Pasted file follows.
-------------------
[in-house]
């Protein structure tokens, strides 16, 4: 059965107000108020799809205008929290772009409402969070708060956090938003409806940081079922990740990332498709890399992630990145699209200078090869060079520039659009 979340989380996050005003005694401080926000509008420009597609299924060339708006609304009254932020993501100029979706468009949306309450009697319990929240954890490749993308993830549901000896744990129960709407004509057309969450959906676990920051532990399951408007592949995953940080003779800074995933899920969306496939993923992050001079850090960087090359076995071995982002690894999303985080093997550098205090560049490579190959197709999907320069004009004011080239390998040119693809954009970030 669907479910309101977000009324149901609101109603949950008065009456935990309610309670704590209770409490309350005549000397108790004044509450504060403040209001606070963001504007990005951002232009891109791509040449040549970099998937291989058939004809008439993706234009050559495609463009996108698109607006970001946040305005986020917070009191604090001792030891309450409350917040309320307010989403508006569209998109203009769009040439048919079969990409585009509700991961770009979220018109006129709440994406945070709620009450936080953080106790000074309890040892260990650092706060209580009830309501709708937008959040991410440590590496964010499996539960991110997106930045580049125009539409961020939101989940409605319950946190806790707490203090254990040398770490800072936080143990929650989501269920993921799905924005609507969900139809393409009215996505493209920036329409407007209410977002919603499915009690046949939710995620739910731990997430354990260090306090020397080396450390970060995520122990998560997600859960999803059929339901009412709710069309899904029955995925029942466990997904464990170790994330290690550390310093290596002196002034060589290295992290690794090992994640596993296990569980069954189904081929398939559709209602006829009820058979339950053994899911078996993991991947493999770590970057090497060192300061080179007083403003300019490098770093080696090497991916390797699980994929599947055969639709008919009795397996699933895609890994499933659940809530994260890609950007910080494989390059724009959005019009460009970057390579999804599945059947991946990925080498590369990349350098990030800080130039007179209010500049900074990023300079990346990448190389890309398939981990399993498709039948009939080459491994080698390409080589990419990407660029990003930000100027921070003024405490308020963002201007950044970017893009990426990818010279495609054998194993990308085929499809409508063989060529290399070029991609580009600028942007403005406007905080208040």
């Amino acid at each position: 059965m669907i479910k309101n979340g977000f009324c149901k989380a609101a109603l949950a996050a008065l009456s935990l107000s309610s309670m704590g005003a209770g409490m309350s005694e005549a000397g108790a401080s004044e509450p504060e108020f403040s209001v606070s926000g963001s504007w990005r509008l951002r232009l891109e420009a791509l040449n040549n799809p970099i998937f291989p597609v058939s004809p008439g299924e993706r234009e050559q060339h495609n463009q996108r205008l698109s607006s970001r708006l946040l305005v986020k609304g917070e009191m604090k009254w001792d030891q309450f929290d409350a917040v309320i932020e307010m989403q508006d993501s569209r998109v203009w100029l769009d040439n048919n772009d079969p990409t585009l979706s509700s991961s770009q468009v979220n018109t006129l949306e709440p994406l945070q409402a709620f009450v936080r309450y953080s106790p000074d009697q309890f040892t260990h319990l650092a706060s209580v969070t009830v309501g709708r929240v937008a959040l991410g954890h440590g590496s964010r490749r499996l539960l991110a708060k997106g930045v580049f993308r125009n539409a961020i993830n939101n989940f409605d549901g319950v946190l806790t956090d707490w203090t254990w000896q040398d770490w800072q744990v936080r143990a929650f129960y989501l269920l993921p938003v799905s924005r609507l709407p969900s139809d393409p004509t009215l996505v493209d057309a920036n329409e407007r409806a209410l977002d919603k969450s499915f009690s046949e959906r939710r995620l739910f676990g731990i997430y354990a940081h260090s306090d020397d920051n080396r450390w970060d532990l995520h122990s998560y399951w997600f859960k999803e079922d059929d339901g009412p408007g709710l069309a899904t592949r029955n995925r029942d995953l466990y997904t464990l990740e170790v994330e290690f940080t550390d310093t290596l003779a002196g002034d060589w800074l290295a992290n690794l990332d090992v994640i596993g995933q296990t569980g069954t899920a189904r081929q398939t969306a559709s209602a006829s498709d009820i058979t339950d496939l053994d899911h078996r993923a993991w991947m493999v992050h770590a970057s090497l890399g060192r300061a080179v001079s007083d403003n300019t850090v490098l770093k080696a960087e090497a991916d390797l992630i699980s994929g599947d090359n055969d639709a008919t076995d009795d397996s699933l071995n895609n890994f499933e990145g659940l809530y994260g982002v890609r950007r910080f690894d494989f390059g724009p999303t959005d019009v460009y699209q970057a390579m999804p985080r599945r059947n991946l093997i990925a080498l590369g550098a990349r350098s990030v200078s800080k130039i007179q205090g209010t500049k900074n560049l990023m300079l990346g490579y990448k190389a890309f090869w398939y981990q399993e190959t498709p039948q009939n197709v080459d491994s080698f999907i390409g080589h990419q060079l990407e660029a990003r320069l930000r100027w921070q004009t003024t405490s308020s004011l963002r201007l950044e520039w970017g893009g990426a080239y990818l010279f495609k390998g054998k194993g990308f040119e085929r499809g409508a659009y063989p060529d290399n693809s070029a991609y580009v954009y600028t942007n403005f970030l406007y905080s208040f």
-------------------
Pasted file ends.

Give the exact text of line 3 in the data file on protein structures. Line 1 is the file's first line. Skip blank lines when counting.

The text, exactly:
């Amino acid at each position: 059965m669907i479910k309101n979340g977000f009324c149901k989380a609101a109603l949950a996050a008065l009456s935990l107000s309610s309670m704590g005003a209770g409490m309350s005694e005549a000397g108790a401080s004044e509450p504060e108020f403040s209001v606070s926000g963001s504007w990005r509008l951002r232009l891109e420009a791509l040449n040549n799809p970099i998937f291989p597609v058939s004809p008439g299924e993706r234009e050559q060339h495609n463009q996108r205008l698109s607006s970001r708006l946040l305005v986020k609304g917070e009191m604090k009254w001792d030891q309450f929290d409350a917040v309320i932020e307010m989403q508006d993501s569209r998109v203009w100029l769009d040439n048919n772009d079969p990409t585009l979706s509700s991961s770009q468009v979220n018109t006129l949306e709440p994406l945070q409402a709620f009450v936080r309450y953080s106790p000074d009697q309890f040892t260990h319990l650092a706060s209580v969070t009830v309501g709708r929240v937008a959040l991410g954890h440590g590496s964010r490749r499996l539960l991110a708060k997106g930045v580049f993308r125009n539409a961020i993830n939101n989940f409605d549901g319950v946190l806790t956090d707490w203090t254990w000896q040398d770490w800072q744990v936080r143990a929650f129960y989501l269920l993921p938003v799905s924005r609507l709407p969900s139809d393409p004509t009215l996505v493209d057309a920036n329409e407007r409806a209410l977002d919603k969450s499915f009690s046949e959906r939710r995620l739910f676990g731990i997430y354990a940081h260090s306090d020397d920051n080396r450390w970060d532990l995520h122990s998560y399951w997600f859960k999803e079922d059929d339901g009412p408007g709710l069309a899904t592949r029955n995925r029942d995953l466990y997904t464990l990740e170790v994330e290690f940080t550390d310093t290596l003779a002196g002034d060589w800074l290295a992290n690794l990332d090992v994640i596993g995933q296990t569980g069954t899920a189904r081929q398939t969306a559709s209602a006829s498709d009820i058979t339950d496939l053994d899911h078996r993923a993991w991947m493999v992050h770590a970057s090497l890399g060192r300061a080179v001079s007083d403003n300019t850090v490098l770093k080696a960087e090497a991916d390797l992630i699980s994929g599947d090359n055969d639709a008919t076995d009795d397996s699933l071995n895609n890994f499933e990145g659940l809530y994260g982002v890609r950007r910080f690894d494989f390059g724009p999303t959005d019009v460009y699209q970057a390579m999804p985080r599945r059947n991946l093997i990925a080498l590369g550098a990349r350098s990030v200078s800080k130039i007179q205090g209010t500049k900074n560049l990023m300079l990346g490579y990448k190389a890309f090869w398939y981990q399993e190959t498709p039948q009939n197709v080459d491994s080698f999907i390409g080589h990419q060079l990407e660029a990003r320069l930000r100027w921070q004009t003024t405490s308020s004011l963002r201007l950044e520039w970017g893009g990426a080239y990818l010279f495609k390998g054998k194993g990308f040119e085929r499809g409508a659009y063989p060529d290399n693809s070029a991609y580009v954009y600028t942007n403005f970030l406007y905080s208040f």